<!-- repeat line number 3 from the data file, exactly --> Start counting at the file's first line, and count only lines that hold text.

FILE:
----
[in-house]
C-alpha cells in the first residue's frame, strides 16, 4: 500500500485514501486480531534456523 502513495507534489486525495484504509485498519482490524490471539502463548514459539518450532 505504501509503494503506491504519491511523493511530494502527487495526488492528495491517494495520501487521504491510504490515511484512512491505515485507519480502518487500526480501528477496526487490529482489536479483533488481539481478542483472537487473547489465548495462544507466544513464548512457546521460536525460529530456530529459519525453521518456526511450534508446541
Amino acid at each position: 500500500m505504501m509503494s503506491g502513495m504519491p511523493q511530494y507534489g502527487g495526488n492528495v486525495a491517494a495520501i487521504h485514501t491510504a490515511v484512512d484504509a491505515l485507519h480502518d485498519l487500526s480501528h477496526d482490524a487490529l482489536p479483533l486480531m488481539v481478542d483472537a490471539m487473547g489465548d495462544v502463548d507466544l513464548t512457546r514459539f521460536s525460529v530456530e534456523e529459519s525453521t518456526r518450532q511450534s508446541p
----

Amino acid at each position: 500500500m505504501m509503494s503506491g502513495m504519491p511523493q511530494y507534489g502527487g495526488n492528495v486525495a491517494a495520501i487521504h485514501t491510504a490515511v484512512d484504509a491505515l485507519h480502518d485498519l487500526s480501528h477496526d482490524a487490529l482489536p479483533l486480531m488481539v481478542d483472537a490471539m487473547g489465548d495462544v502463548d507466544l513464548t512457546r514459539f521460536s525460529v530456530e534456523e529459519s525453521t518456526r518450532q511450534s508446541p